The Democratically Elected Machine
The year is 2050. And everything is in ruins.
After several failures of democracy in developed western countries in the early twenties, technocrats had stepped in and promoted a radical idea — that countries, and ultimately — the world — should be governed not by humans, but by artificial intelligence. A trivial idea among futurists, if it wasn’t for one important aspect — that the artificial intelligence would be guided by a democratic process.
And the failures that lead to this proposal were serious. Trump was just the mild messenger of more gruesome processes, not only in the US, but in the whole world. The “checks and balances” broke apart one by one, after carefully prepared court appointments, myopic partisanship and fear.
Scholars theorized that the ultimate reason for the failure of democracy was not the inability of large groups of people to make decisions, but the inevitable corruption of elected officials. Being in position of power, with all the complexities and conflicting interests of the modern world, was said to inevitably lead to compromising one’s ideals. That realization in turn had lead to mostly opportunistic, careeristic, ego or personal gains driven people to run for public offices. For the rest, the deal was a bad one — investing your time and energy only to find yourself in situations where you cannot but compromise on your values.
So the goal became to abolish the “people in power” construct. And fortunately, we all thought, artificial intelligence had been well developed and already serving humans.
The project was developed in cooperation between the best universities and the strongest technology companies of the day. The end result was an AI masterpiece, complex and yet elegant and simple.
The system would monitor all the metrics of society — human development, wealth, equality, safety, etc. It would then pass the necessary legislation to improve these metrics.
If reported crime was on the rise, it would mandate increase of police force, but also better school programs in suburbs and rehabilitation programs; if wealth was declining, it would deregulate markets and lower taxes; if equality was dropping below a calculated threshold, it would increase taxes and institute equal opportunity programs.
And these examples are just scratching the surface — the system monitored thousands of indicators, both objective and subjective, ran simulations of policies and picked the right one for the desired outcome. After indicators changed, it tweaked the parameters of the policies accordingly.
But the designers of the system didn’t want their biases to influence the “optimal” environment, nor they wanted the system to eventually lead to an equilibrium that would mean constant stagnation — of values and markets alike. They believed it is impossible and undesirable for an equilibrium to exist, as people themselves changed the world around them, and therefore new parameters and new methods should be taken into account.
At the same time, the will of the people had to be accounted for — the AI should not just do something if the people don’t want it to, no matter how good it “thinks” it is.
So voting was preserved. But not voting for politicians, who propose and defend policies based on their biases, their lobbying friends, their bank accounts and pensions, and their lust for power — voting for the direction of the policies instead.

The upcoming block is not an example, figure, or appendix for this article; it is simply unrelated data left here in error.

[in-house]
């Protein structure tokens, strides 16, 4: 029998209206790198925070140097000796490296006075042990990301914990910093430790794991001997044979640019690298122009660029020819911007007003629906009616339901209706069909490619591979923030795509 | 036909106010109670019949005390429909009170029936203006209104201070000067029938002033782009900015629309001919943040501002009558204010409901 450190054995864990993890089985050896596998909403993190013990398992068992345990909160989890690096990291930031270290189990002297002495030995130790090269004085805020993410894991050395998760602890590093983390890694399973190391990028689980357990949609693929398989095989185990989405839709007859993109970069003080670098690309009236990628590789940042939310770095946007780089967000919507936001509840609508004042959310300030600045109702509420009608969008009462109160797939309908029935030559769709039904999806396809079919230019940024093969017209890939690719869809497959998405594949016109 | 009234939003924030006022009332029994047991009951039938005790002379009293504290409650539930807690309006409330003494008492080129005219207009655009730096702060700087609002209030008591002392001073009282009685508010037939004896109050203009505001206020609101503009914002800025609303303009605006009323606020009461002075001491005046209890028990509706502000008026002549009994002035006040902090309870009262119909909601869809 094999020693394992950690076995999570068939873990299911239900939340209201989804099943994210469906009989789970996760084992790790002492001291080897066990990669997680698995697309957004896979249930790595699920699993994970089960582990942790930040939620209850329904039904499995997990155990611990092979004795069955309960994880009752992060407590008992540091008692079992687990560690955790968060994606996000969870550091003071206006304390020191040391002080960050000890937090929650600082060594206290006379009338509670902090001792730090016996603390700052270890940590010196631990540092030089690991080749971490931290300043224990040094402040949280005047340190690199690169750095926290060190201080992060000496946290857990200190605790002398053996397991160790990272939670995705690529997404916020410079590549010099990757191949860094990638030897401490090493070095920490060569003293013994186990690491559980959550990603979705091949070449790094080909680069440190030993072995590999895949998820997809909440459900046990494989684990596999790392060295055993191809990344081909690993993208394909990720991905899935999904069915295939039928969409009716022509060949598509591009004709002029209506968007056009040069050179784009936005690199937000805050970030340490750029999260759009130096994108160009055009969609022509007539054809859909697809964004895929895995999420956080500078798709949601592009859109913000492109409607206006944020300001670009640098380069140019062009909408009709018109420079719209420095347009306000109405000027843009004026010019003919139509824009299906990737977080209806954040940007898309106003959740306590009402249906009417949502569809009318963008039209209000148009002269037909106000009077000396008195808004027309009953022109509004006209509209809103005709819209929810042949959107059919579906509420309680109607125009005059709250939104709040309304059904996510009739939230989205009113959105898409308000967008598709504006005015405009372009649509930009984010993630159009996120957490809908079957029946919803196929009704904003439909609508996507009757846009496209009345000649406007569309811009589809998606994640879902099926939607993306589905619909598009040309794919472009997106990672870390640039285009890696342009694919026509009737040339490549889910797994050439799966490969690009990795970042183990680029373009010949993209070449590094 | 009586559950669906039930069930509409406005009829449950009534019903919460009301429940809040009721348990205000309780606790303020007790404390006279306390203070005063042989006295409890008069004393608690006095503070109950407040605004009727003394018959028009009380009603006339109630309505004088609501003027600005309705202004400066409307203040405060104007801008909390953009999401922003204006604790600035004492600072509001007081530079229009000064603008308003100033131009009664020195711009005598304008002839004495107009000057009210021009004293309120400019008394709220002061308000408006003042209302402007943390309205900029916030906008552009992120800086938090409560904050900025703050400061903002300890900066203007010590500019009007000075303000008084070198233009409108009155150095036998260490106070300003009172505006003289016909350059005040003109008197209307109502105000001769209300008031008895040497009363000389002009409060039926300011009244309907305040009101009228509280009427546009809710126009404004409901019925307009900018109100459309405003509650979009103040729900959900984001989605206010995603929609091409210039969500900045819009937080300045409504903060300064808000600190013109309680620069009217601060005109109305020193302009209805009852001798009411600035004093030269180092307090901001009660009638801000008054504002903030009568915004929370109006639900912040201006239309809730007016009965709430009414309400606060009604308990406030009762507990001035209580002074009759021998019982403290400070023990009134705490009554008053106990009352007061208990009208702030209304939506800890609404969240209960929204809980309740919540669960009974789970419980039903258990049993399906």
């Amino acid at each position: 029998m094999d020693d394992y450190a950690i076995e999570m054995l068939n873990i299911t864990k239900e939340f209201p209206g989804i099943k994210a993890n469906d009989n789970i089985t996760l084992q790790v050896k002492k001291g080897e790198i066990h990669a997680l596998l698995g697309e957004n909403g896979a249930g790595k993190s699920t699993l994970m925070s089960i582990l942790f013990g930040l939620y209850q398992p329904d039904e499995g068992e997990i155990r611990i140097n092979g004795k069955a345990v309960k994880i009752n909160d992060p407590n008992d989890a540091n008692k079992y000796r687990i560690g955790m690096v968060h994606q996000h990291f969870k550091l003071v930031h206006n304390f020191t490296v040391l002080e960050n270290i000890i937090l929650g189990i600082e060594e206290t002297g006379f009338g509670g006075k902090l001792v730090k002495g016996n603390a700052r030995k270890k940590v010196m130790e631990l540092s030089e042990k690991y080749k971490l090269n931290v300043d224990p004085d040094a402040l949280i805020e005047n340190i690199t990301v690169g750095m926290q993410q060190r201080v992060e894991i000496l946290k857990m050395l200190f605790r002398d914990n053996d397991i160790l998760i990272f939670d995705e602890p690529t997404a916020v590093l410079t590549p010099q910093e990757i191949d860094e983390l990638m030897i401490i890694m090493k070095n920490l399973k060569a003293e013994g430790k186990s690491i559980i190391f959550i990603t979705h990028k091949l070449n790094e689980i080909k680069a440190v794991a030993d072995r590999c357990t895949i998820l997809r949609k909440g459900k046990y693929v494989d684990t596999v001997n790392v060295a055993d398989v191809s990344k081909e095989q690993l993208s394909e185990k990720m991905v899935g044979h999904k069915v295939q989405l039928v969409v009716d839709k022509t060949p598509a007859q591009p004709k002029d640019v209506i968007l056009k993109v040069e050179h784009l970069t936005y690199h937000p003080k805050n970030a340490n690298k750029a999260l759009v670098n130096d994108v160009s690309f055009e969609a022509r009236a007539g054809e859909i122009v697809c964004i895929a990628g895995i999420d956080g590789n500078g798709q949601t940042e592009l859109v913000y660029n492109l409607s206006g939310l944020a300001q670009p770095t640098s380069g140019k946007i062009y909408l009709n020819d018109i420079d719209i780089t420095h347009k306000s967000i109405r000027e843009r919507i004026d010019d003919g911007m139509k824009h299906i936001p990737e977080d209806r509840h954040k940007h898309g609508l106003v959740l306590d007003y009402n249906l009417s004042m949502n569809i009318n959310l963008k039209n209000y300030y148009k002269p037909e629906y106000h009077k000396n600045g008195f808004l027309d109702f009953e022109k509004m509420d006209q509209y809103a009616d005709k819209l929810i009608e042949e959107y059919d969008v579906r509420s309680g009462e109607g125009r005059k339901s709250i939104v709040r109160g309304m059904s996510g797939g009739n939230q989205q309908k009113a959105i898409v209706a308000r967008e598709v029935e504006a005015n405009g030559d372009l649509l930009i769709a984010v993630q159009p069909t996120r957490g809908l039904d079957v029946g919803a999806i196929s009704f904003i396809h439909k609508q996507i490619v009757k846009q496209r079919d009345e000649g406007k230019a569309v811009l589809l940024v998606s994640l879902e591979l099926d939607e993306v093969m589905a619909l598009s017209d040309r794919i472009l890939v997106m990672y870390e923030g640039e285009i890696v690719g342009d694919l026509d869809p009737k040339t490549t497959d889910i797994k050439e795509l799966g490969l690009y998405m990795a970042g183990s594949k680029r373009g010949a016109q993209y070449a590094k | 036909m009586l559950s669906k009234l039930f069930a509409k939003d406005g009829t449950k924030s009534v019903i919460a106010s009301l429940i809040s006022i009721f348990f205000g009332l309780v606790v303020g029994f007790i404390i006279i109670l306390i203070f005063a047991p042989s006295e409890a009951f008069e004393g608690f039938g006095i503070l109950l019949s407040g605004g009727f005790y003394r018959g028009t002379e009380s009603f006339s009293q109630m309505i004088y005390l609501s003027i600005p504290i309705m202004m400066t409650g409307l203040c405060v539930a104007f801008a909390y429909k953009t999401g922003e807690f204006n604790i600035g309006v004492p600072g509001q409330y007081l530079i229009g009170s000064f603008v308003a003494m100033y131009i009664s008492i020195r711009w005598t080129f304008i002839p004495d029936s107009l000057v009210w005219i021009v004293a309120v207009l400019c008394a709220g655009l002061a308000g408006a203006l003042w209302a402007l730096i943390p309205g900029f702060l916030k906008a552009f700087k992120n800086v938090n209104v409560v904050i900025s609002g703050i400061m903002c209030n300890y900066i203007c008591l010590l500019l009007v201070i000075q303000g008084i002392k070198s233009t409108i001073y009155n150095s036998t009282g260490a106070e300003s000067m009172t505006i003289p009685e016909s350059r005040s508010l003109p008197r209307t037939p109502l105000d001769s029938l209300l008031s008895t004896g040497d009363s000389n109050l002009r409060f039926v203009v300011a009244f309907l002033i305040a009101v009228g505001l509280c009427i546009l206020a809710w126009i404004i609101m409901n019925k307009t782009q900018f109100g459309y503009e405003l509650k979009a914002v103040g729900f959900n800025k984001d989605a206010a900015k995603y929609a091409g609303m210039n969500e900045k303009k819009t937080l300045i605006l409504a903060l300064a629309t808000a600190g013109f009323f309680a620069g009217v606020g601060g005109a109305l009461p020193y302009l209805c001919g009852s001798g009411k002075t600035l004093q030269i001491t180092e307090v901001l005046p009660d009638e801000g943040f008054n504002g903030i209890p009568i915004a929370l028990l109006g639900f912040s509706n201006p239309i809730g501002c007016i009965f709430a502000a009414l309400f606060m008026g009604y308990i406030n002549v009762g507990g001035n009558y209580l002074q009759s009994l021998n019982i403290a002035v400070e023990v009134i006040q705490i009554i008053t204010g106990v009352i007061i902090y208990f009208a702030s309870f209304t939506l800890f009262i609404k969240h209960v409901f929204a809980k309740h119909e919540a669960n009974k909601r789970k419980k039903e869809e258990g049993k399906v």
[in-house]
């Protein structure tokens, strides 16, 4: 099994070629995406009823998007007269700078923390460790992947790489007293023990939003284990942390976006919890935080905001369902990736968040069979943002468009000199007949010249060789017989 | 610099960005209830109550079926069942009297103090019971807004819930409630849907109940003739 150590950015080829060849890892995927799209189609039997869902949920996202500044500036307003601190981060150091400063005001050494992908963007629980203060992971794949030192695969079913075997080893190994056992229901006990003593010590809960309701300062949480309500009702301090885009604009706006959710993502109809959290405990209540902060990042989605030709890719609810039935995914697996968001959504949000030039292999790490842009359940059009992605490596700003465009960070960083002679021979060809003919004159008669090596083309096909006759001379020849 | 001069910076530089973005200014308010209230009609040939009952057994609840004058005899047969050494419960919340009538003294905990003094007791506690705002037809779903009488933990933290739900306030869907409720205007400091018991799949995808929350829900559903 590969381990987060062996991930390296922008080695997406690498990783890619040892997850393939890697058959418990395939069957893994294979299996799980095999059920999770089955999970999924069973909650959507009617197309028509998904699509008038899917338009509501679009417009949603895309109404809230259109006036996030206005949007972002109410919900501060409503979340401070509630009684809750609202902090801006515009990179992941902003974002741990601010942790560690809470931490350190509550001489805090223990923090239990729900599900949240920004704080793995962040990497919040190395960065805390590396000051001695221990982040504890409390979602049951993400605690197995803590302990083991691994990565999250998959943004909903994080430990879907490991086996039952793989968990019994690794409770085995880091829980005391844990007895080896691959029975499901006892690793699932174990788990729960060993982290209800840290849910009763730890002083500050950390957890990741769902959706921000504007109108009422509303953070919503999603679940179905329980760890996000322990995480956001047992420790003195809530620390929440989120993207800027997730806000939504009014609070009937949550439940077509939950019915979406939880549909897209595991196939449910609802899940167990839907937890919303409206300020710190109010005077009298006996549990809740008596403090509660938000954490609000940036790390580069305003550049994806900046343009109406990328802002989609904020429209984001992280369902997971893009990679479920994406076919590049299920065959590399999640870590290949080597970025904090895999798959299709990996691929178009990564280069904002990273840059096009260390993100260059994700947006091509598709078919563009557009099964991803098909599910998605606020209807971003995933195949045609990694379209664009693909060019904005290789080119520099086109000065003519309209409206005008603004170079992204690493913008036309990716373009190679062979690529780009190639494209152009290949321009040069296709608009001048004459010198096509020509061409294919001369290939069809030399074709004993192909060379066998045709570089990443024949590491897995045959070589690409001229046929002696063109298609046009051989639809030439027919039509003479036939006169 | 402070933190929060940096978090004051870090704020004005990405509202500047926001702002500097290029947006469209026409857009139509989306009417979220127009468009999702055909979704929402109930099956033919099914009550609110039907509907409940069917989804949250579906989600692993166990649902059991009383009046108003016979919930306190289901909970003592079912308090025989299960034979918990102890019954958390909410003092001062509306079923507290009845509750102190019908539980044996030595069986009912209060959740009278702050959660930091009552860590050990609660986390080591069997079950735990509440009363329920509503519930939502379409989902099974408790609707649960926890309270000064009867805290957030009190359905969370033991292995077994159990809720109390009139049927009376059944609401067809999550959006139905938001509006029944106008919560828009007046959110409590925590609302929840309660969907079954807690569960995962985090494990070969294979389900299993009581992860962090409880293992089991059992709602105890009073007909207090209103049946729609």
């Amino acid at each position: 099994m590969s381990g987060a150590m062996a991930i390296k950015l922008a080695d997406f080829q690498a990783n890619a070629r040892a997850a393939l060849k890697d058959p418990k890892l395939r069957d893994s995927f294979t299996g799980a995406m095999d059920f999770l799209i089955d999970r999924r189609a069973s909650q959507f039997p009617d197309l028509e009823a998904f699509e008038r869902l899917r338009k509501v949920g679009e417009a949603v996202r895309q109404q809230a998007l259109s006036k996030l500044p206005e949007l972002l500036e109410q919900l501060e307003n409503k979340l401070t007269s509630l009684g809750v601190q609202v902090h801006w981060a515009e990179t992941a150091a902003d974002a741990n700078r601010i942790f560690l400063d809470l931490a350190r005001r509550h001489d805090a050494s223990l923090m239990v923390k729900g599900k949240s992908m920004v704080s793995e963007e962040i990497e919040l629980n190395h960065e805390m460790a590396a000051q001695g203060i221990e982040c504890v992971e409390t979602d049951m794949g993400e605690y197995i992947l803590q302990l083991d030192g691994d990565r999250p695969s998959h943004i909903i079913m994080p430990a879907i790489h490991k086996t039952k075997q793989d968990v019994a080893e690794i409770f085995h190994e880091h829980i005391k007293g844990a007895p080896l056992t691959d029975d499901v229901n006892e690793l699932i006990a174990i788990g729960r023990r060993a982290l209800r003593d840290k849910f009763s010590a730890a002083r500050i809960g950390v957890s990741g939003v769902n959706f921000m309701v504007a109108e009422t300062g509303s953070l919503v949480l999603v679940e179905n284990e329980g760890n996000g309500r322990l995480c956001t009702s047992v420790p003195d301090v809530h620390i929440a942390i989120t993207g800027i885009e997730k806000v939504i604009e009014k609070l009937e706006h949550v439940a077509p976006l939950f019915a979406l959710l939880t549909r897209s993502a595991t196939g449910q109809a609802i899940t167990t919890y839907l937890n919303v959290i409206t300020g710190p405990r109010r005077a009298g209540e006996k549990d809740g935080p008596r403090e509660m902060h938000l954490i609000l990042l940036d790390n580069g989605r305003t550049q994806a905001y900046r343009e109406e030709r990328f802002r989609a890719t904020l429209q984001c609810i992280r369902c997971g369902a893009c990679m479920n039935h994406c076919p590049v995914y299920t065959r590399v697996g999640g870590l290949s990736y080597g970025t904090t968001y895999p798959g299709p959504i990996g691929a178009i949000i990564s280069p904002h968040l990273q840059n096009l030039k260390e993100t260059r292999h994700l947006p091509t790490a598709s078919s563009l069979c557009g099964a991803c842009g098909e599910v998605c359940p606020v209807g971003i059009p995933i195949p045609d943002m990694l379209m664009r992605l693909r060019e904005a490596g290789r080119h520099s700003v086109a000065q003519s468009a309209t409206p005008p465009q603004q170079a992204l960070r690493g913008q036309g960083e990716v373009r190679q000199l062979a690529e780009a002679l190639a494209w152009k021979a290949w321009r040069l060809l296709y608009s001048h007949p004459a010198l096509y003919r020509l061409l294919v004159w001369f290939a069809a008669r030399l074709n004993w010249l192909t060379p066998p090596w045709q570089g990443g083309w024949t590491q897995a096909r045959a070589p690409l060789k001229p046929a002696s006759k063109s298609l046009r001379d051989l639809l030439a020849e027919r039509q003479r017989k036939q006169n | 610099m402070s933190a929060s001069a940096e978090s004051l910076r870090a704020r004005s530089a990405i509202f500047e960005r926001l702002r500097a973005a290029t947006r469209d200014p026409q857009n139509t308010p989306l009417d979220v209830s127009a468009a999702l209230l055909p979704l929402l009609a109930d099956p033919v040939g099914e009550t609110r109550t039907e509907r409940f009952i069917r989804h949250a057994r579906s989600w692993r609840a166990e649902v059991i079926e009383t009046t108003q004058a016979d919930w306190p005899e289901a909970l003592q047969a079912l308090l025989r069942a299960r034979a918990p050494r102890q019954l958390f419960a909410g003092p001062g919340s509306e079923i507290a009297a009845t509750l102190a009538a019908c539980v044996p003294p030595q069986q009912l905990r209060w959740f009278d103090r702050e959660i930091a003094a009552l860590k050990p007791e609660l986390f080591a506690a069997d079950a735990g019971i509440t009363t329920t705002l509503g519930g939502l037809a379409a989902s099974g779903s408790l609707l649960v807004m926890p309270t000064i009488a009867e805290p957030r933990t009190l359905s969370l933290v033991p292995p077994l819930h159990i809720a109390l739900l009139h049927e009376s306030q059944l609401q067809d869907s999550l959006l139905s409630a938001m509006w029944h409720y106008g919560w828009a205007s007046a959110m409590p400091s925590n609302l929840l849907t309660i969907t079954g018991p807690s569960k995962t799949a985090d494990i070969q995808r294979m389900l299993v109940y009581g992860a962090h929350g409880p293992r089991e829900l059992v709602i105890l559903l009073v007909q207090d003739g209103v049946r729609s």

Every year each citizen would sign on to the system and express their preference on a number of broader issues — do you want less immigrants, do you want to reduce poverty in your area, do you need more freedom, do you want to be able to do business more easily. Then the votes of all the people were taken into account to tweak the parameters of the policies the AI was introducing. Culture and local context were thus taken into account, and so across the world the system would yield different results in different periods of time.
In a sense, it was a democratically elected machine. First, its very existence and “rising” to power was approved by the citizens. And then its operations were constantly guided by the popular vote.
It never went to any extremes, it kept society engaged in public life, but not for the sake of personal gains or rising to power, but for the sake of what’s right at a given moment. Politicians didn’t cease to exist — but their job was now to advocate for policies they would not benefit directly from. They could not put loopholes in legislation, nor leave an issue ignored.
It was almost like a utopia. Almost, because new issues always appeared, and were always solved in the course of time, with solutions guided by the citizens’ vote and converted to rules and legislation by the artificial intelligence and its access to a huge pool of data.
But it’s 2050 and the world is in smoking ruins. Half of the population is dead, the other half living in unbearable conditions.
No, it wasn’t the global warming — we got that solved through good policies and scientific advancements.
It wasn’t global conflict either — foreign policy was handled flawlessly among a peer-to-peer network of installments of the AI, achieving just the right balance between national and global interests.
It wasn’t hackers — the system was secure and self-healing — any attack or attempt to tamper with the parameters of sources of data would be immediately discovered.